Damp treatment companies would usually remove Skirting boards, dado rails, architraves and other wooden fittings from the area where they are treating. These are often thrown away. It is important that a specialist carpenter is employed and care taken to remove and number the timber fittings in accordance with a keyed drawing so that they can be checked for damage and treated if required for fungal or insect attack and repaired and replaced on completion of the work. If there are panels in a room and there is a question regarding damp proofing then specialist architectural advice should be sought.


  • The Society for the protection of Ancient Buildings – Technical pamphlet 8. The Control of Damp in Old Buildings. By Andrew R Thomas AA Dipl RIBA. Gilbert Williams FRIBA PPInst RA FRSA and Nicola Ashurst March MBEnv (Build Cons)
  • The cover drawing was based on Ailwyn Best’s as used in the SPAB Technical pamphlet 8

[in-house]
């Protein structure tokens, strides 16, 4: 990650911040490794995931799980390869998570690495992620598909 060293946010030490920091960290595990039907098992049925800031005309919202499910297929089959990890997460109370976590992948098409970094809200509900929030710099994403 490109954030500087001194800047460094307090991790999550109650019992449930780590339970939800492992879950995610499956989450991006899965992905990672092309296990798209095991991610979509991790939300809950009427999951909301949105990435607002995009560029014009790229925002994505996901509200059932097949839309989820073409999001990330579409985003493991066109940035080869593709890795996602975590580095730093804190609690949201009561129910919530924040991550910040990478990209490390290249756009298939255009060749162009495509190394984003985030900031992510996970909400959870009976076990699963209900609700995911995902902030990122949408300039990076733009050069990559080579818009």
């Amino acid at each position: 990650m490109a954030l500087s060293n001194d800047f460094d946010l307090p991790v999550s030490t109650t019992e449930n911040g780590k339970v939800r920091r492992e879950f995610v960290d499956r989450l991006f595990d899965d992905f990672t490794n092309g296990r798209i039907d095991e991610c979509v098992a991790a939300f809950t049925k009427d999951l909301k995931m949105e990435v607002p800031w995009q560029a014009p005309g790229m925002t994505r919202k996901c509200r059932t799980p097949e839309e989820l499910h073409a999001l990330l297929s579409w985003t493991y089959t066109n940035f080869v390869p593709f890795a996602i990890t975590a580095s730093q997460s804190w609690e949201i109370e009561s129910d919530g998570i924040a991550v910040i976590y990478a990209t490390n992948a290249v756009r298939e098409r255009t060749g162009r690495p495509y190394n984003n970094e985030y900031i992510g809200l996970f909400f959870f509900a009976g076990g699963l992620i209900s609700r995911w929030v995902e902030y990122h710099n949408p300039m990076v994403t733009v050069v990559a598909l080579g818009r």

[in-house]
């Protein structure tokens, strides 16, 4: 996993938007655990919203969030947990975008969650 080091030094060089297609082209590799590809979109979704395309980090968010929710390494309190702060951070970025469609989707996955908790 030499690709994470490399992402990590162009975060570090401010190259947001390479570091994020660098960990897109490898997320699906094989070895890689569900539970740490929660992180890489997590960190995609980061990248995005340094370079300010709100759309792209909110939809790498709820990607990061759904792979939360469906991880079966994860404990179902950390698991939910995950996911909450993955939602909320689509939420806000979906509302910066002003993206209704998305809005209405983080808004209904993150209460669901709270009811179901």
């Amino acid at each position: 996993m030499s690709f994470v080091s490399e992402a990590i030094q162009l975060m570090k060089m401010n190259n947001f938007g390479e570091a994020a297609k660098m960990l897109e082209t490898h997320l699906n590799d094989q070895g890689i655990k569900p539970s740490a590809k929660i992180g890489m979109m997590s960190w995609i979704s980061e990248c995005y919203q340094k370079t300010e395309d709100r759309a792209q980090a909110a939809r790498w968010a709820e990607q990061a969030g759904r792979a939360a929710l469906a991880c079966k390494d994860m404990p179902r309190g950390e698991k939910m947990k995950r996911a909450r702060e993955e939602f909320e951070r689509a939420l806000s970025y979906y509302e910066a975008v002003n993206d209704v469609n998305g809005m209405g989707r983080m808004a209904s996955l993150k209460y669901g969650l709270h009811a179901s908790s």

• Information sheet1 – Basic Limewash by Jane Schofield. SPAB 1986
  • Information Sheet 4 “The need for old buildings to breathe” by P.Hughes. SPAB 1986
  • Technical pamphlet 11 “Panel Infilling to Timber-framed buildings” by K.Reid
  • Information sheet 9 “An introduction to building Limes” by M.Wingate
  • Technical pamphlet 5
  • Pointing Stone and Brick Walling by G.Williams

Living off Grid: Drainage

Generally the best option for drainage is to connect to the mains sewer. However this may not be possible, or could be too expensive – especially for very small developments. There are several options for off mains drainage, all however usually require at least some land or curtilage as rainage to ground usually has to be at least 5 metres away from the building.